Not all GMs evaluate prospects simply by looking at Sickels' or BA's top 30 lists.

CJ - I see you point. I agree that Zagurski didn't make a difference. Just hurts with having MiniMart on the bench and playing with essentially a 4-man bench. That's another issue.

Hewitt was one of the few times I think I can remember when a pick was almost universally panned by the fans, media, and scouting experts.

MG: Correct, that is another issue. One that may be solved as players get healthy (I hope).

Jack: I happen to agree on Hewitt, but it is nice to finally see some glimmer of talent.

Also, you offend me, sir, with regard to Phils prospects. There are many I like and have said so on this blog. I was a big fan of Happ and like everyone else, love Brown and Singleton. I just didn't agree with your views, nine months and counting, that Brown is ready to be an every day Major League player. I think he will be someday and hope this year. But it's no slam dunk.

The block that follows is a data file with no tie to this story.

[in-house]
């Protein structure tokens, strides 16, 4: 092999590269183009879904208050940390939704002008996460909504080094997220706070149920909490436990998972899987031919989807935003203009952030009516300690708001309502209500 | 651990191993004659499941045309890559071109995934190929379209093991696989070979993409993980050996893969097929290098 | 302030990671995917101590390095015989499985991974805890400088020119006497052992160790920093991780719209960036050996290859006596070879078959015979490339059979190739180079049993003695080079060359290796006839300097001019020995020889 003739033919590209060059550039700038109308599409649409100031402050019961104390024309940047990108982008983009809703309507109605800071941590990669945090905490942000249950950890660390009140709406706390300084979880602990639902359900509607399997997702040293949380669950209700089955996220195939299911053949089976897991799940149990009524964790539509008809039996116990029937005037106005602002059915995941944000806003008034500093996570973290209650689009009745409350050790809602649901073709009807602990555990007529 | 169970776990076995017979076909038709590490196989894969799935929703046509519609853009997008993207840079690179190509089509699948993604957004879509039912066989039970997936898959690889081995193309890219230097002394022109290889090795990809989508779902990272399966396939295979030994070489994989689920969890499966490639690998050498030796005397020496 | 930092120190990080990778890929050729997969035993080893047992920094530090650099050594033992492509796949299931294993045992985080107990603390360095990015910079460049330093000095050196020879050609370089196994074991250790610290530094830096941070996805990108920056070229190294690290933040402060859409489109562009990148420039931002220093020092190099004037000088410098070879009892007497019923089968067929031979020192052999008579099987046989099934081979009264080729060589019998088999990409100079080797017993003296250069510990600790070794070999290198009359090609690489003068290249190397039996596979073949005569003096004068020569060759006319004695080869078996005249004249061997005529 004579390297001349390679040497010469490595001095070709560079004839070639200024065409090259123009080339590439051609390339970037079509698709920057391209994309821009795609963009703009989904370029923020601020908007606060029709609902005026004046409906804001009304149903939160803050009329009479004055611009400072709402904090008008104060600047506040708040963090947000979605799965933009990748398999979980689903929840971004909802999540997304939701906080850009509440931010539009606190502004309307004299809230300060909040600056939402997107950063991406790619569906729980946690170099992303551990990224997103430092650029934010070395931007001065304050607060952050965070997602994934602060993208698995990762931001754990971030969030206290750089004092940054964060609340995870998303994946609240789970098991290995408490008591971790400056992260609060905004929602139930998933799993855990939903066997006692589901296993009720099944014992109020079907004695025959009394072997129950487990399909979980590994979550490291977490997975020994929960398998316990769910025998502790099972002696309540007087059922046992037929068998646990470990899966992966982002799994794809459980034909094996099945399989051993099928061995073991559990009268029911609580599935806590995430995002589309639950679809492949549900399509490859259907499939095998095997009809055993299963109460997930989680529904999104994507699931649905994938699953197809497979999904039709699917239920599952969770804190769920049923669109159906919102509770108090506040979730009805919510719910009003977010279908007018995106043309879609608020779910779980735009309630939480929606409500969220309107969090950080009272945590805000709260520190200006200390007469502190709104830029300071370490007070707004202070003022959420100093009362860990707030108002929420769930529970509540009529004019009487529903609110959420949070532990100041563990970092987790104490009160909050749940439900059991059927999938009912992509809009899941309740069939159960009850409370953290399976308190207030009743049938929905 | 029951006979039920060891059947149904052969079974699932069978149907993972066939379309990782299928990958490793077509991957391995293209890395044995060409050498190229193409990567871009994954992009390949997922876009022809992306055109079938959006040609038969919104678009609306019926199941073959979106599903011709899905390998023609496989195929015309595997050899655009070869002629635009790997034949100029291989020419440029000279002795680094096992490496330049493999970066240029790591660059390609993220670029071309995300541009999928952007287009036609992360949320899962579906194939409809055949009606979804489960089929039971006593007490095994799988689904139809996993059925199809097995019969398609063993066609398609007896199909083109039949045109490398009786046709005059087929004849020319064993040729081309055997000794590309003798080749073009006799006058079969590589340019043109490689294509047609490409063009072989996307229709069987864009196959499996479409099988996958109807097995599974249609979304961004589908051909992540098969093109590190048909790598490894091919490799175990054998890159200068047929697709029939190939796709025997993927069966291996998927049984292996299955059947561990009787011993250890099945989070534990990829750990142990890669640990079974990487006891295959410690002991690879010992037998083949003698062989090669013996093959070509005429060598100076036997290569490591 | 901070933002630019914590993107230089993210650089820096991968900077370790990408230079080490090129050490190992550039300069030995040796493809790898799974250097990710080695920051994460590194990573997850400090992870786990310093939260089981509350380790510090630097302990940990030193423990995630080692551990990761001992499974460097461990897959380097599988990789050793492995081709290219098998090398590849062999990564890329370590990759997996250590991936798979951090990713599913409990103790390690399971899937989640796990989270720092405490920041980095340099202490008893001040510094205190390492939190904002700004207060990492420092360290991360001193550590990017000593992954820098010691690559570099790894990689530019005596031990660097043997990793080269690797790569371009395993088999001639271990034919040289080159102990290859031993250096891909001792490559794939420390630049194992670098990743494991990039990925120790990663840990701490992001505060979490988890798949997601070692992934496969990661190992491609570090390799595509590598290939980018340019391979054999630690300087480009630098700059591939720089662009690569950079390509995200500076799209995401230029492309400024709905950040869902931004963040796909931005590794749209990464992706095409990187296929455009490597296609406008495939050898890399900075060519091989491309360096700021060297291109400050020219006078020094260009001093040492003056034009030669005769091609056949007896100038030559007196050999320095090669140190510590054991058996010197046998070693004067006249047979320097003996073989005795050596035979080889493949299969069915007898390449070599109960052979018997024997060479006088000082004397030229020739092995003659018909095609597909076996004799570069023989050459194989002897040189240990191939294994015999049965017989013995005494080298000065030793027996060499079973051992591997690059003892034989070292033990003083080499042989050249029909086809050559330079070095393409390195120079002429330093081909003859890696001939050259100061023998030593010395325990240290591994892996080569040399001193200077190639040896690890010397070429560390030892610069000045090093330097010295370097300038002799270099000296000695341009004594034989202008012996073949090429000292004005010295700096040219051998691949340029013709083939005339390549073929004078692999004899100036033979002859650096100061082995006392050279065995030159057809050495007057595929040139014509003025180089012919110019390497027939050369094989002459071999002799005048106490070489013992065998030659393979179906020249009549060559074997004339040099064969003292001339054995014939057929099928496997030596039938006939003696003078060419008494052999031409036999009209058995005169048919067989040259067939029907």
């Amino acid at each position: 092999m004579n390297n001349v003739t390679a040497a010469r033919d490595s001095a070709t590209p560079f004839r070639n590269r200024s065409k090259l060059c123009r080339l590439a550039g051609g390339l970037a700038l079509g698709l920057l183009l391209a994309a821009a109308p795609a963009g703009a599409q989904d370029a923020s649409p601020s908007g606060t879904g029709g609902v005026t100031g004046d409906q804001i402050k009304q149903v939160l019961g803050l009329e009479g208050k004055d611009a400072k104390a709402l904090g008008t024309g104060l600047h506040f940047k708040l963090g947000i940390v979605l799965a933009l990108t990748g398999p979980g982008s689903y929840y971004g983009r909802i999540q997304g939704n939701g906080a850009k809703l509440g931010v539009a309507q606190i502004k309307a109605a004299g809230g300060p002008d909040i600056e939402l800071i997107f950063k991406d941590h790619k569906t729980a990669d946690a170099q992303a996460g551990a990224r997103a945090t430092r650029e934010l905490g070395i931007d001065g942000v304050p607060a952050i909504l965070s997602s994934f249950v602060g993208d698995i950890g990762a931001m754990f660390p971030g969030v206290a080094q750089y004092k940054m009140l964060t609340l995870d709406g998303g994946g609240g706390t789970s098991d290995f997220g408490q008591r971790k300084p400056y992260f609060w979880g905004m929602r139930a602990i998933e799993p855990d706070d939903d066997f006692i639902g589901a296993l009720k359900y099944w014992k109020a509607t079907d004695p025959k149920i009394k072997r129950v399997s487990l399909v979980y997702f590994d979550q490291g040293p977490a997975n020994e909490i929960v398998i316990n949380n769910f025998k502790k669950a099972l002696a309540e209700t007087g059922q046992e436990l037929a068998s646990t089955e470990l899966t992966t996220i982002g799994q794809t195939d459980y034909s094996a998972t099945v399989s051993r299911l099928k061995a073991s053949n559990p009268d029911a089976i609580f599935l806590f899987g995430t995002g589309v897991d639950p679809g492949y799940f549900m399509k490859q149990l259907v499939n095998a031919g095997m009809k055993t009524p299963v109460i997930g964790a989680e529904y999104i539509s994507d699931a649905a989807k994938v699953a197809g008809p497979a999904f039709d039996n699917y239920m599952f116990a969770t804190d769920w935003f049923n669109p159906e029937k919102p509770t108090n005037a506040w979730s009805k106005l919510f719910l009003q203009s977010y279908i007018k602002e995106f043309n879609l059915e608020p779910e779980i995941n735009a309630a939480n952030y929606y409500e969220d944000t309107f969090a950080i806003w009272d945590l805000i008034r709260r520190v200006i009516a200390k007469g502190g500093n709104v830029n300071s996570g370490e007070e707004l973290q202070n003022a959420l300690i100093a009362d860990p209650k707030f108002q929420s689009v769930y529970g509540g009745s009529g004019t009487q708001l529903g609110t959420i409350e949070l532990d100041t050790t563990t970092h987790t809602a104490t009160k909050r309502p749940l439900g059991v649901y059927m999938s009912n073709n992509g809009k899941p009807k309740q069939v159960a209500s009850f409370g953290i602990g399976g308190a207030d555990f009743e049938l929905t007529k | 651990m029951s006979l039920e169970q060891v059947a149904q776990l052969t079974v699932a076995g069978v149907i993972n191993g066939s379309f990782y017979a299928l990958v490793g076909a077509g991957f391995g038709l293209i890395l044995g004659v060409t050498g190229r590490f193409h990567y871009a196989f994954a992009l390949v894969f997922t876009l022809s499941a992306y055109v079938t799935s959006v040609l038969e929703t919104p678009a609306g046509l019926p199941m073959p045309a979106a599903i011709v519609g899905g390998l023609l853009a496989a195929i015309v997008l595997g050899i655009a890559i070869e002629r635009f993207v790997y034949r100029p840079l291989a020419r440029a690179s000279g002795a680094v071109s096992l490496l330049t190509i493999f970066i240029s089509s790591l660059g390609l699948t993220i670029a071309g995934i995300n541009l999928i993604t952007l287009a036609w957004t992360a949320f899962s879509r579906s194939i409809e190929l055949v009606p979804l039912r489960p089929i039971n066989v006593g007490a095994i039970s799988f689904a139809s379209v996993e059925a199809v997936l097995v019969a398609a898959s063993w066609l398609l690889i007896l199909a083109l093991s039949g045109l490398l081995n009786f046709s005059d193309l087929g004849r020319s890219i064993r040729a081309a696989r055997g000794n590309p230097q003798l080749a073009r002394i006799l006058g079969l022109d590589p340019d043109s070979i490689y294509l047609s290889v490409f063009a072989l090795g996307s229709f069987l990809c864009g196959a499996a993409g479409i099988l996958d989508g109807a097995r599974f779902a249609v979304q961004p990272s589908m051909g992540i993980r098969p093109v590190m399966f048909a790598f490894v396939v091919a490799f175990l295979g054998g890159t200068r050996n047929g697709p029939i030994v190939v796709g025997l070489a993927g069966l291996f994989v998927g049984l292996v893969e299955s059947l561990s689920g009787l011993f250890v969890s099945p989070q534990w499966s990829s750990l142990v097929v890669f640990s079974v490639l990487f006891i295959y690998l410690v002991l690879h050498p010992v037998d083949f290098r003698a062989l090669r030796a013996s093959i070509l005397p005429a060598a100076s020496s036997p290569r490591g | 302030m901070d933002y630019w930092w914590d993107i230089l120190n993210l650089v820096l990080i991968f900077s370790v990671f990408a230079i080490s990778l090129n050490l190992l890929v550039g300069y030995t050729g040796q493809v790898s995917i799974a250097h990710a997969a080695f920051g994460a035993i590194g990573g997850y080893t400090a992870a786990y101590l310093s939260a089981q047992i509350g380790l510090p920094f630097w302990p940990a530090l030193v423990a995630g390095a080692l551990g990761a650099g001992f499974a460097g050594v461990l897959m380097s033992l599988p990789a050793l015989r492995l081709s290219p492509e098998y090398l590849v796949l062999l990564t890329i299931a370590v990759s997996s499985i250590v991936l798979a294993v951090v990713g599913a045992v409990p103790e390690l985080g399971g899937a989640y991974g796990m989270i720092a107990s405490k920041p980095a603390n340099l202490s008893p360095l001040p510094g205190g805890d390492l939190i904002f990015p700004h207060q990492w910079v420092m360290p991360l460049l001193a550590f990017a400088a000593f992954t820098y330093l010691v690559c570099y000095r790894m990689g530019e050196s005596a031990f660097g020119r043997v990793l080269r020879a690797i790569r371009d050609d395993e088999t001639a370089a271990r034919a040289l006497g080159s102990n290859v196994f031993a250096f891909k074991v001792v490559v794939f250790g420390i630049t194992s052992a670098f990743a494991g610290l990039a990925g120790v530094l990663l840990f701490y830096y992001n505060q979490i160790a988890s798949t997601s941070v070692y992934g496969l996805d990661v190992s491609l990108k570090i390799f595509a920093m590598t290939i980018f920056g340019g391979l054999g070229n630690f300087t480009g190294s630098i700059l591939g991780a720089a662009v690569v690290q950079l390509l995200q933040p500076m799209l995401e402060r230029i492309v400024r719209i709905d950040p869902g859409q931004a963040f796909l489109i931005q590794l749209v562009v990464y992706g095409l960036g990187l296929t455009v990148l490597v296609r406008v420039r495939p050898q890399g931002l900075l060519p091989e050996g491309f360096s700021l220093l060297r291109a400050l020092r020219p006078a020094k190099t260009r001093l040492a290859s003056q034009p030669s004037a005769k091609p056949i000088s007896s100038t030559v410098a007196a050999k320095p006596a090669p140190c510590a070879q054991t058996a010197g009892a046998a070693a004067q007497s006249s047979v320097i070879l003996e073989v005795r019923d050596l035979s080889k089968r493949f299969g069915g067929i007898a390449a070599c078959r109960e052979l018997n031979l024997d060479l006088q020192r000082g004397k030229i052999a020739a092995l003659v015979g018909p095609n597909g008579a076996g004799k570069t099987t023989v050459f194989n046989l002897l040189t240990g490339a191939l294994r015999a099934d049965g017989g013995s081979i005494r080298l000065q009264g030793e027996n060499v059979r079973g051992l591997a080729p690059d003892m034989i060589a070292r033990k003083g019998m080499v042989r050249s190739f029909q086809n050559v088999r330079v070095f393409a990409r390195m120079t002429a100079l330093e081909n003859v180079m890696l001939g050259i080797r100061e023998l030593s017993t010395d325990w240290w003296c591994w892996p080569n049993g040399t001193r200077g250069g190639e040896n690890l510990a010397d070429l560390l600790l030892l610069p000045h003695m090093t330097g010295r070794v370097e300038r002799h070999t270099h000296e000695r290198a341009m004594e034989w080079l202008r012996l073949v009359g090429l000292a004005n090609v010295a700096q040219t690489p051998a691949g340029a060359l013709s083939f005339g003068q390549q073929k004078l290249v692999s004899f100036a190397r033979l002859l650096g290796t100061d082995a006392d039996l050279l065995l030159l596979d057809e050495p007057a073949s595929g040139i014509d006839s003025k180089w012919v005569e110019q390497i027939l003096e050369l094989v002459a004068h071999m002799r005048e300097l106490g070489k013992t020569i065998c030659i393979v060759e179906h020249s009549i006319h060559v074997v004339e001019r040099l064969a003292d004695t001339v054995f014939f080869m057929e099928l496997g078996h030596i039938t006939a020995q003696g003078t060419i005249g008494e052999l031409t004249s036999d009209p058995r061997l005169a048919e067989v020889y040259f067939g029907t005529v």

And don't forget our bet about Tyson Gillies and J.C. Ramirez.

Hewitt reminded me of the classic Andy Reid pick. Reaches for LJ Smith in the second round and says, "This guy is otherworldly. He's going to stretch the field." While Witten is still on the board and everyone in the world except for Reid knows is the best TE in the draft.

Years later, Witten is still lighting it up for the Cowgirls and LJ is just a bad memory. In a few years Hewitt and Jeff Jackson will be answers to a trivia question. And hopefully, the Phillies will stop buying lottery tickets in the first round. They properly belong in the later rounds, such as Domonic Brown, Cosart and Colvin, etc.

Yo, new game chat.